“We are investing record amounts – $347 million – in new riding and walking infrastructure over the next four years, supporting our community, the economy and creating more jobs.

“We want to make walking and riding safe and convenient and encourage more people to utilise different modes of transport. To do that, we need to build infrastructure that connects our communities like the Causeway pedestrian and cyclist bridges.”

The project site holds strong cultural significance to Indigenous people, and in consultation with the Project’s Matagarup Elders Group, interpretive architectural and landscape design has been incorporated to showcase Whadjuk Noongar culture and heritage.

Federal Member for Perth, Patrick Gorman, said the beautiful bridge will help make Perth a more family friendly city, increasing accessibility and amenity for local residents, tourists and business visitors.

Federal Member for Swan, Zaneta Mascarenhas, said, “The Swan River is a stunning jewel in Perth’s crown. The numbers of pedestrians and cyclists have increased with people making the most of our picturesque foreshore.

“As a cyclist, I have found the shared path is challenging to negotiate. The new bridge will be both beautiful and practical. Pedestrians and cyclists will feel safer, and it should encourage more people to get out and get active.”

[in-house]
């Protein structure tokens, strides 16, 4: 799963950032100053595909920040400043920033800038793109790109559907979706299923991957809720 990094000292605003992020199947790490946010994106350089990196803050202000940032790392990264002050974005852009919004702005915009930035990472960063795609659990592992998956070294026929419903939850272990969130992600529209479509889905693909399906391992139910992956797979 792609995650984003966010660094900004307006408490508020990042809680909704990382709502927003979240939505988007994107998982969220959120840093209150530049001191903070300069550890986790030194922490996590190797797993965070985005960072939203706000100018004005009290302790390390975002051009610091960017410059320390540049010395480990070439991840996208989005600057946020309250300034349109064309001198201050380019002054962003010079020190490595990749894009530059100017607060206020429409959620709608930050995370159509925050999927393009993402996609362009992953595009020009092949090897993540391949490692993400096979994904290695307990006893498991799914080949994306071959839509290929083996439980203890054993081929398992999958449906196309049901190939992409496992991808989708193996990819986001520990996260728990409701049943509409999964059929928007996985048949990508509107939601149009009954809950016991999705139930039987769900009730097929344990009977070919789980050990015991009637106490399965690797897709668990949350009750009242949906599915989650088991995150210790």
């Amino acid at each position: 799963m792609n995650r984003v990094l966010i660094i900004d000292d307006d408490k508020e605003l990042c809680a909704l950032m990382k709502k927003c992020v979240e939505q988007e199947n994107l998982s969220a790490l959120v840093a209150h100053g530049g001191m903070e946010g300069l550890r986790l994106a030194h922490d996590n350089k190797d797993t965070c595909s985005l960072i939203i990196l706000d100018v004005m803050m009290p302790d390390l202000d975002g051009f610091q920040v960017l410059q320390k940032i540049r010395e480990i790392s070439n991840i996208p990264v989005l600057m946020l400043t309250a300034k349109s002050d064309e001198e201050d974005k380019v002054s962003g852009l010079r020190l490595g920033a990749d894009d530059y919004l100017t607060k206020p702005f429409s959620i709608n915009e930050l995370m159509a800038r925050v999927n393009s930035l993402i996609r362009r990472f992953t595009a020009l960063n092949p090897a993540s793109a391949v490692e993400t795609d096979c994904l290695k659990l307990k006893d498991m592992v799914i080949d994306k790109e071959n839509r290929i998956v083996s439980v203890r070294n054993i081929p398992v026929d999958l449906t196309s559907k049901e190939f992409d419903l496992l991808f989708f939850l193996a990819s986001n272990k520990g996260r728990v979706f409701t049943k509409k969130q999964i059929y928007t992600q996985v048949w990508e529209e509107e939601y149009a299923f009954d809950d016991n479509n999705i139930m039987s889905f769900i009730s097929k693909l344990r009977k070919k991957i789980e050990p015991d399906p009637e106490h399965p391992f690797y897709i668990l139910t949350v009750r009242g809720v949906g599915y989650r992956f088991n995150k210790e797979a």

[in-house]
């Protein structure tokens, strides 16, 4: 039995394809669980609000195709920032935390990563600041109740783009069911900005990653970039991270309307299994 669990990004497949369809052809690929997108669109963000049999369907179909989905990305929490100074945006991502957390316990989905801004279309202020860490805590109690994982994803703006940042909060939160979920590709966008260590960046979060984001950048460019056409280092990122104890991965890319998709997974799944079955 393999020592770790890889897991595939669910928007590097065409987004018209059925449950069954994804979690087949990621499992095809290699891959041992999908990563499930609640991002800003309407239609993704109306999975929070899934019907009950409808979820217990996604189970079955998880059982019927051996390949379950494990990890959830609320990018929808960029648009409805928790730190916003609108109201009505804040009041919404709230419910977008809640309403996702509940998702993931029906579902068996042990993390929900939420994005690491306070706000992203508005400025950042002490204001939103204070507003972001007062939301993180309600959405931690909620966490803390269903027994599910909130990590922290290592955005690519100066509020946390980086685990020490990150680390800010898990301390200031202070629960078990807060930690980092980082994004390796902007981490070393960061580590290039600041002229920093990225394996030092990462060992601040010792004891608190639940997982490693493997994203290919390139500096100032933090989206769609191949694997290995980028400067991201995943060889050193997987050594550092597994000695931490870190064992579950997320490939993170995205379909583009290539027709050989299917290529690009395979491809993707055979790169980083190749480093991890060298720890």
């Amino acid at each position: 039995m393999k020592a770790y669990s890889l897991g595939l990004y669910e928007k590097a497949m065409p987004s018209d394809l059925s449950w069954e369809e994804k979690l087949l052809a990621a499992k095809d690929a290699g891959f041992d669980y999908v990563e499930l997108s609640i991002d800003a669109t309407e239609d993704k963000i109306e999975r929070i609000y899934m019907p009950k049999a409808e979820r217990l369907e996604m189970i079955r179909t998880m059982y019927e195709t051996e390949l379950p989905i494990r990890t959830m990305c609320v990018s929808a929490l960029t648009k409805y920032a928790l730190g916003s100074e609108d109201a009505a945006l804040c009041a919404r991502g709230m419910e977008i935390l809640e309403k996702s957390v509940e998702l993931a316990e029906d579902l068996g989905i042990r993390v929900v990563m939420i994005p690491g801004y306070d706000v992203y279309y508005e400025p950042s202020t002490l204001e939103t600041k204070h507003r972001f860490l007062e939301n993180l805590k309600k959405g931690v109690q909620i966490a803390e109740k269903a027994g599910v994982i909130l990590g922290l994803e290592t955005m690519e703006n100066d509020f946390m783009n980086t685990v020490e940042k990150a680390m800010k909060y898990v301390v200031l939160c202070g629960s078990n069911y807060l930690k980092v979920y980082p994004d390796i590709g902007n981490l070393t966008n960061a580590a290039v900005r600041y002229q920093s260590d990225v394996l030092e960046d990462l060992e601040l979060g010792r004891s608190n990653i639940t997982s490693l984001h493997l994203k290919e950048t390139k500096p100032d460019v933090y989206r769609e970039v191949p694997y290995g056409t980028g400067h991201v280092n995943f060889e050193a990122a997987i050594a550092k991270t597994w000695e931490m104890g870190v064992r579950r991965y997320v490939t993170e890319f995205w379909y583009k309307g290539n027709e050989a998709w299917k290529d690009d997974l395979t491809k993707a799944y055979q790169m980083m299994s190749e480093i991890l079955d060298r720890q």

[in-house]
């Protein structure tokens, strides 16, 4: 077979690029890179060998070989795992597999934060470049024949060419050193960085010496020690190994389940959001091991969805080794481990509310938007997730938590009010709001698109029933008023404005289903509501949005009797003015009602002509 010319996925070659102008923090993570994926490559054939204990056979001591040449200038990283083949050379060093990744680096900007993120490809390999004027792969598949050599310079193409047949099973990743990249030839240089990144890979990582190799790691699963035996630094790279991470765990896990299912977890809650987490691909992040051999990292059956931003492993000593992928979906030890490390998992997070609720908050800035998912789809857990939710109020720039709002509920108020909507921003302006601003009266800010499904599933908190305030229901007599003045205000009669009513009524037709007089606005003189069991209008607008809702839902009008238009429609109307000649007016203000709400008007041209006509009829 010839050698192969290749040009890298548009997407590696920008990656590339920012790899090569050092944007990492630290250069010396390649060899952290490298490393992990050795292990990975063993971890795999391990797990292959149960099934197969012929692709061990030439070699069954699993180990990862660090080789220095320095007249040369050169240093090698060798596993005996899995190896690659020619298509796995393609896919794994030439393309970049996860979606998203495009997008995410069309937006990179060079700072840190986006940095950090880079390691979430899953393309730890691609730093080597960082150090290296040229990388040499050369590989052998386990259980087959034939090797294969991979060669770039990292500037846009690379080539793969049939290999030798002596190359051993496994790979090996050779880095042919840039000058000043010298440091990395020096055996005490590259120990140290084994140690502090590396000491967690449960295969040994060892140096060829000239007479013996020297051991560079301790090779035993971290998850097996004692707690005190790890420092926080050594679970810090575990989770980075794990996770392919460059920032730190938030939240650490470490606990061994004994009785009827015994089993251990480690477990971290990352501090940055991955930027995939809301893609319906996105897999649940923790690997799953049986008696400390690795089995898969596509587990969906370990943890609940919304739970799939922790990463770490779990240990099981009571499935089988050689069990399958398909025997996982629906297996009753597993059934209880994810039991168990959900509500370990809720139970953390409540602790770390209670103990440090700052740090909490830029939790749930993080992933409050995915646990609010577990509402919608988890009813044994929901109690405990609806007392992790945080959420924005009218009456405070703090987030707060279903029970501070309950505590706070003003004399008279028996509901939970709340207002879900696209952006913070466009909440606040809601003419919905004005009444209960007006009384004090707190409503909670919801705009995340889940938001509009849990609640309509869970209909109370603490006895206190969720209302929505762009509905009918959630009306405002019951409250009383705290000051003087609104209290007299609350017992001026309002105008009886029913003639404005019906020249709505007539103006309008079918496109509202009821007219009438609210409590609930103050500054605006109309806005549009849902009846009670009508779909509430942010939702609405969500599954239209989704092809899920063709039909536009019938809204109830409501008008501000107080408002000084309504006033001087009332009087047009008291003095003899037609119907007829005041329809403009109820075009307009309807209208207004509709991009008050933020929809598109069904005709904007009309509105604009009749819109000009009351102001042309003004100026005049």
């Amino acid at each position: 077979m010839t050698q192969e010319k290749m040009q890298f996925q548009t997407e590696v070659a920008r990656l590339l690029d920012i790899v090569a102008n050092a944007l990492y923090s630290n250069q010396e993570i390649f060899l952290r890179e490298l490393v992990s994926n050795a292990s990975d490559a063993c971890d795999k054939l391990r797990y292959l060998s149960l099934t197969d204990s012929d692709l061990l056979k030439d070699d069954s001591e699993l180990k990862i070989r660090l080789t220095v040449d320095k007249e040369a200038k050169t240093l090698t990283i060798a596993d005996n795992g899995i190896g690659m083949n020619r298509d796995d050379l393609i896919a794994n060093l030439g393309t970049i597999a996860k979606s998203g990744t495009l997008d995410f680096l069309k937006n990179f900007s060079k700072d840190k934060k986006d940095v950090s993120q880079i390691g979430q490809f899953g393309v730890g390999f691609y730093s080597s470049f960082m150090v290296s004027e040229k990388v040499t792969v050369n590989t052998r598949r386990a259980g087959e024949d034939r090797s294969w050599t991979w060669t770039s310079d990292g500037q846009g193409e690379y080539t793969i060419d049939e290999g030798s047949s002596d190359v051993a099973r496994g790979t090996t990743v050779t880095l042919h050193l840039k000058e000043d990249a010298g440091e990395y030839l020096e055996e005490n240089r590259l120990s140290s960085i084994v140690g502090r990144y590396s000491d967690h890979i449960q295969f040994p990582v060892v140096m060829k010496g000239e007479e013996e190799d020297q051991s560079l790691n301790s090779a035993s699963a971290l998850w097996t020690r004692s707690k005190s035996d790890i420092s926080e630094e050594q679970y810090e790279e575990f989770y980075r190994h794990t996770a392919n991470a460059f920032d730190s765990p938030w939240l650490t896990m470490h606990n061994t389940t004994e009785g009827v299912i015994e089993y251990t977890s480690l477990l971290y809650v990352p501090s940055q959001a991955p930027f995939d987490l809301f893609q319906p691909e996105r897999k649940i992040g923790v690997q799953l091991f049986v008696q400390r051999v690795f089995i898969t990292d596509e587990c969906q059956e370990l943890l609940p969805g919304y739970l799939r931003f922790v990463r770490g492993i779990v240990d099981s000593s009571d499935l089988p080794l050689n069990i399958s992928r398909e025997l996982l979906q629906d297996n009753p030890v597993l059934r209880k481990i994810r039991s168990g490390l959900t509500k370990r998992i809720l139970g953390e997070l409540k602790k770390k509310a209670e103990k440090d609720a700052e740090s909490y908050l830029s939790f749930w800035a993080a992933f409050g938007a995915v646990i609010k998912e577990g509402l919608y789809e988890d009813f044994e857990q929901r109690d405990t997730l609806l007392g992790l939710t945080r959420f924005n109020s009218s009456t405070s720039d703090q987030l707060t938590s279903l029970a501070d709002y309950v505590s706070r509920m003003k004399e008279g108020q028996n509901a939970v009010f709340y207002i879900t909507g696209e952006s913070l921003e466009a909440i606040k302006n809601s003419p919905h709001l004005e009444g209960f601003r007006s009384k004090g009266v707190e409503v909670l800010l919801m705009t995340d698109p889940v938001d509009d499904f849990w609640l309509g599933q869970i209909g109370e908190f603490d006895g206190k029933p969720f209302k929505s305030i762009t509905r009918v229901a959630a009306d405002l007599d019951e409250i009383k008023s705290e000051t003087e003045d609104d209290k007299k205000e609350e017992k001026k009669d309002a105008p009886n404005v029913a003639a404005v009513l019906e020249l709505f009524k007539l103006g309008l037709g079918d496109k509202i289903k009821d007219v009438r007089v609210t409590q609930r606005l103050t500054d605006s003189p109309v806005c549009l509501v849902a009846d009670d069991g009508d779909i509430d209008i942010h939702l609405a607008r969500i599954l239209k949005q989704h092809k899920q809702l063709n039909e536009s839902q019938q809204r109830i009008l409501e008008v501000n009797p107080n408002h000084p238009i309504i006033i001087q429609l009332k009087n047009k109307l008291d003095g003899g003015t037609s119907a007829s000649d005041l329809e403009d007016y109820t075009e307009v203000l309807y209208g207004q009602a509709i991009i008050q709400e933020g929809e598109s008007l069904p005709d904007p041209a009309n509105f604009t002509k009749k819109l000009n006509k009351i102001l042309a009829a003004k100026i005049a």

State Member for Perth, John Carey, said, “This is a fantastic project for one of the most iconic bridges and a gateway entrance to East Perth that will ultimately bring more people into the Perth CBD.

“These upgrades have been talked about for years and it’s great to see our government investing in and delivering major transport infrastructure projects that benefit the whole community.

“More than 3,300 pedestrians and cyclists use the current Causeway bridge every day – and this upgrade will ensure Perth remains connected through new infrastructure, making Perth a liveable and accessible city.”

State Member for Victoria Park, Hannah Beazley, said, “Victoria Park is only 4km from the Perth CBD, and this landmark construction will provide a new connection between the city and the bustling Albany Highway café strip.

“My constituents will welcome a safer way to cycle and walk to the CBD and enjoy our beautiful Swan River.”

Expressions of interests closed in January 2023 for Noongar artists to deliver public art at the site, including sculptural totems, patterned pathway design and wall artworks, with shortlisting now underway.

The Causeway Pedestrian and Cyclist Bridges project is jointly funded by the Federal and Western Australian Government, providing $50 million each, and is expected to be complete in late 2024.

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  1. Jason Oakes 1 year ago